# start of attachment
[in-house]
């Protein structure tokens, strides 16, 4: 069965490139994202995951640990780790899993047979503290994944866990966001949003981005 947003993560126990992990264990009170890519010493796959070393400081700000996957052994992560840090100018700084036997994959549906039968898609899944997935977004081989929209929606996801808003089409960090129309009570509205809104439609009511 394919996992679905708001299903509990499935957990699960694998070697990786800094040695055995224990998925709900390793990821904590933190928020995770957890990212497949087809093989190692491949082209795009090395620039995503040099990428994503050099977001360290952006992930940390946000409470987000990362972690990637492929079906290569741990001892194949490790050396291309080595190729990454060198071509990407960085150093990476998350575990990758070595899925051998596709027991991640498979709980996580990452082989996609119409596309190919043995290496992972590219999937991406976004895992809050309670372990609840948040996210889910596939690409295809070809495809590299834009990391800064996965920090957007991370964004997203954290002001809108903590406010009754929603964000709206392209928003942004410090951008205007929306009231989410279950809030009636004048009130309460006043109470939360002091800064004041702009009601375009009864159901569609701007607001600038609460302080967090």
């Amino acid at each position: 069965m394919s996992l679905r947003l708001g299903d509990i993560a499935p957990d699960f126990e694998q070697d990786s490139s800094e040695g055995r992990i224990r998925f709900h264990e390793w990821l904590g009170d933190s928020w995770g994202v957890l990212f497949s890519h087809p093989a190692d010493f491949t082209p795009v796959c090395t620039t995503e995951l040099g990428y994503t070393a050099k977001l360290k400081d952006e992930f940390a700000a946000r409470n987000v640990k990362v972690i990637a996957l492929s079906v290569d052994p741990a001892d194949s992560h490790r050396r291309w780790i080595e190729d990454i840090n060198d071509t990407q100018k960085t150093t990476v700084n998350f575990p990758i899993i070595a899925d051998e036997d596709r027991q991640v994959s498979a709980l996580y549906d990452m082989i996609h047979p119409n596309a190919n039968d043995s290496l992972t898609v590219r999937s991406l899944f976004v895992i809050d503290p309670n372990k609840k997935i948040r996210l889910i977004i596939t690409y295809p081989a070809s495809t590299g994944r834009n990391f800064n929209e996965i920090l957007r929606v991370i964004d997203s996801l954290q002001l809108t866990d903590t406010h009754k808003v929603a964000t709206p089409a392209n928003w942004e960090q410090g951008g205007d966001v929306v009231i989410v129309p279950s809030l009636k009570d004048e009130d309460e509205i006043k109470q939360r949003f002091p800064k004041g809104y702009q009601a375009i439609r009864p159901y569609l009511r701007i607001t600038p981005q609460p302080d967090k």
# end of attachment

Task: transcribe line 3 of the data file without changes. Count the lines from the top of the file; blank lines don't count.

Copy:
């Amino acid at each position: 069965m394919s996992l679905r947003l708001g299903d509990i993560a499935p957990d699960f126990e694998q070697d990786s490139s800094e040695g055995r992990i224990r998925f709900h264990e390793w990821l904590g009170d933190s928020w995770g994202v957890l990212f497949s890519h087809p093989a190692d010493f491949t082209p795009v796959c090395t620039t995503e995951l040099g990428y994503t070393a050099k977001l360290k400081d952006e992930f940390a700000a946000r409470n987000v640990k990362v972690i990637a996957l492929s079906v290569d052994p741990a001892d194949s992560h490790r050396r291309w780790i080595e190729d990454i840090n060198d071509t990407q100018k960085t150093t990476v700084n998350f575990p990758i899993i070595a899925d051998e036997d596709r027991q991640v994959s498979a709980l996580y549906d990452m082989i996609h047979p119409n596309a190919n039968d043995s290496l992972t898609v590219r999937s991406l899944f976004v895992i809050d503290p309670n372990k609840k997935i948040r996210l889910i977004i596939t690409y295809p081989a070809s495809t590299g994944r834009n990391f800064n929209e996965i920090l957007r929606v991370i964004d997203s996801l954290q002001l809108t866990d903590t406010h009754k808003v929603a964000t709206p089409a392209n928003w942004e960090q410090g951008g205007d966001v929306v009231i989410v129309p279950s809030l009636k009570d004048e009130d309460e509205i006043k109470q939360r949003f002091p800064k004041g809104y702009q009601a375009i439609r009864p159901y569609l009511r701007i607001t600038p981005q609460p302080d967090k």